Unlike oxygen, sulfur forms an extensive series of compounds with fluorine. These are summarized in the table below. The compound disulfur difluoride exists as two isomers; both are unstable and very reactive. The compound sulfur tetrafluoride, is a selective fluorinating agent and reacts violently with water to produce hydrogen fluoride and sulfur dioxode. The compound sulfur hexafluoride is chemically unreactive due primarily to steric hindrance and is used as an electrical insulator.
The list of sulfur-chlorine compounds is relatively short and restricted to sulfur dichloride and disulfur dichloride. Disulfur dichloride is a a fuming orange liquid and is made by passing chlorine gas through molten sulfur. Sulfur dichloride is a fuming orange liquid and is made by further chlorinaton of disulfur dichloride.
|S2F2||disulfur difluoride||colorless gas
shape similar to hydrogen peroxide
|S2F2||disulfur difluoride||colorless gas|
|SF4||sulfur tetrafluoride||boiling point -30oC
reacts violently with water
geometry is seesaw-shaped
|SF6||sulfur hexafluoride||colorless gas
|S2F10||disulfur decafluoride||colorless liquid|
Sulfur forms an extensive series of oxoanions these
are listed in the table below.
|Sulfides and Polysulfides|
Some of the anions formed by sulfur are listed below.
As might be expected, sulfur has a tendency to gain two electrons and form
the sulfide ion. Sulfur also forms the disulfide ion, which is analogous
to to the peroxide ion. The only simple metal sulfides are those of the
sulfide and disulfide ions. Sulfur forms two colored paramagnetic ions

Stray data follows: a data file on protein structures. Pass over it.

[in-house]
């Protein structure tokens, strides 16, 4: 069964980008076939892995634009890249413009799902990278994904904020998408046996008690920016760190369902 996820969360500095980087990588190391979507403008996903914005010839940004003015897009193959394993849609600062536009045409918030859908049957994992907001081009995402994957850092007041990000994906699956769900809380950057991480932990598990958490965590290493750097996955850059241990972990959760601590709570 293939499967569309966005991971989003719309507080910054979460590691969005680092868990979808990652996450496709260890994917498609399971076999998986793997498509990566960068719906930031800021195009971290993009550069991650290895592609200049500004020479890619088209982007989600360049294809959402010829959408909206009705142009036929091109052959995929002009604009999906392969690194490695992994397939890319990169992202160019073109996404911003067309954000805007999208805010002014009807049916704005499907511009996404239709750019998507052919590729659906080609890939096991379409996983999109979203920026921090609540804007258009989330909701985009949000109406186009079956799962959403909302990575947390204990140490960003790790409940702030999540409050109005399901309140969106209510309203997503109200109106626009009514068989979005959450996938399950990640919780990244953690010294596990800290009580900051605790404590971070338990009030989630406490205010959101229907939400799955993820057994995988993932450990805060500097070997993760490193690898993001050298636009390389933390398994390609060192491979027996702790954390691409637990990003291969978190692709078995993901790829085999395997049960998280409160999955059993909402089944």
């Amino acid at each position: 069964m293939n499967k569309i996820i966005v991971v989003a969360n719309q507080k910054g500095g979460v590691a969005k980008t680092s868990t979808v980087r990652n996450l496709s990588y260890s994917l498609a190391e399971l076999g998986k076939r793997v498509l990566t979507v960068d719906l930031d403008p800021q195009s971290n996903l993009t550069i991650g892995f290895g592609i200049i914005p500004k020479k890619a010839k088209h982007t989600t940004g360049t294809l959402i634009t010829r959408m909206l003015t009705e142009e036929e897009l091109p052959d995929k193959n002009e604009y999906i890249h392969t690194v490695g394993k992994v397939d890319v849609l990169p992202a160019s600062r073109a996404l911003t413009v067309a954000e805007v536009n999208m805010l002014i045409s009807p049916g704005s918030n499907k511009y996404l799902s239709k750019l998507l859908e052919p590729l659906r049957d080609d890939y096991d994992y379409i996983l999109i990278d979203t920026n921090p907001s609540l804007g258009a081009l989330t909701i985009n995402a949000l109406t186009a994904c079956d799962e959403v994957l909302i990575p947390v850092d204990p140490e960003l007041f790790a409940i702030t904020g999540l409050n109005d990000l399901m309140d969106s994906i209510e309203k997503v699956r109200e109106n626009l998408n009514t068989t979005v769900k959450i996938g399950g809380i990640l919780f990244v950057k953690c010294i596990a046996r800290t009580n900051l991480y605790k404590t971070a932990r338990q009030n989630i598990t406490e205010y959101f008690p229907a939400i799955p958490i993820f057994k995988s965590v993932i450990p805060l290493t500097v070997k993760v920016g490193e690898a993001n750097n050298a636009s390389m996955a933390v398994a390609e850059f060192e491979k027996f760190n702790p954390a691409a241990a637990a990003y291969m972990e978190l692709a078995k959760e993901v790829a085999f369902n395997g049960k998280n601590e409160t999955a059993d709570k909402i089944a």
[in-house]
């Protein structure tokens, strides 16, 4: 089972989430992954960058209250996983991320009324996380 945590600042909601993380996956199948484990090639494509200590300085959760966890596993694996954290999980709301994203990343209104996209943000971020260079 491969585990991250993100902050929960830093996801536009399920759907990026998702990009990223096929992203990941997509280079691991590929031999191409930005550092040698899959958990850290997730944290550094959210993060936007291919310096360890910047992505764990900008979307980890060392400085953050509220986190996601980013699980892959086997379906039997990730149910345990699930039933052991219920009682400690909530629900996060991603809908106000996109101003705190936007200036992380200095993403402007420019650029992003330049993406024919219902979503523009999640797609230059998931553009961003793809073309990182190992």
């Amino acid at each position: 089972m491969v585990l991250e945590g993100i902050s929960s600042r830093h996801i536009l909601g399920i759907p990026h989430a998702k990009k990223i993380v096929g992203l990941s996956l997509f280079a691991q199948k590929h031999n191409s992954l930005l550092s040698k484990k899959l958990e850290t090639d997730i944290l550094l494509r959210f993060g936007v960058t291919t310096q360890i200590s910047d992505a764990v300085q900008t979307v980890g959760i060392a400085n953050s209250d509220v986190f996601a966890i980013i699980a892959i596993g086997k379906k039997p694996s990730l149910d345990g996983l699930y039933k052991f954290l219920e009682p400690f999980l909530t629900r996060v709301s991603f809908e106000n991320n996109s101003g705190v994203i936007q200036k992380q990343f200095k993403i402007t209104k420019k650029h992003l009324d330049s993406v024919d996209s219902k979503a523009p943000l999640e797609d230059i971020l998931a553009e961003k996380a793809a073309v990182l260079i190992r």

that are responsible for the color of the stone lapus lazuli, which was
used by the ancient Egyptians.
analogous to the peroxide ion
|S2-||anlogous to the superoxide ion
paramagnetic, contains an odd number of electrons
green in color
|S3-||paramagnetic, contains an odd number of electrons
blue in color
A large nummber of metal sulfides are known, and several
differnt structures are adopted. Sodium sulfide exhibits the antifluorite
structure, in which the sulfide ions form a face-centered cubic array and
the sodium ions reside in the tetrahedral holes. Zinc sulfide exists as
both the sphalerite structure and the wurtzite structure. The sphalerite
structure is cubic, with the sulfide ions forming a face-centered cubic
array and the zinc ions residing in half of the tetrahedral holes. The
sphalerite structure is also adopted by cadmium sulfide and mercury sulfide.
The wurtzite structure is hexagonal, with the sulfide ions forming a hexagonal
close-packed array and the zinc ions residing in half of the tetrahedral
holes. Sulfur can also form the disulfide ion, which is analagous to the
peroxide ion. Iron pyrite is best viewed as containing discrete disulfide
|Zinc Blende (Sphalerite) Structure||ZnS, CdS, HgS|
|Reactions of Sulfur|
Elemental sulfur undergoes a number of reactions. Sulfur
reacts with oxygen to produce sulfur dioxide, with fluorine to form sulfur
hexafluoride, with chlorine to produce sulfur dichloride and disulfur dichloride,
with metals such as zinc and magnesium to form sulfides, and with hydrogen
to form hydrogen sulfide.
|Burning Sulfur. Sulfur burns in air with a blue flame and produces sulfur dioxode. In this photo, a sample of burning sulfur has been lowered into a bottle of pure oxygen gas|
|Zinc and Sulfur. A mixture of powdered zinc and sulfur will vigorously react when ignited to produce the ionic compound zinc sulfide. Mixtures of zinc and sulfur have been used as rocket fuel. View a video of this reaction here.|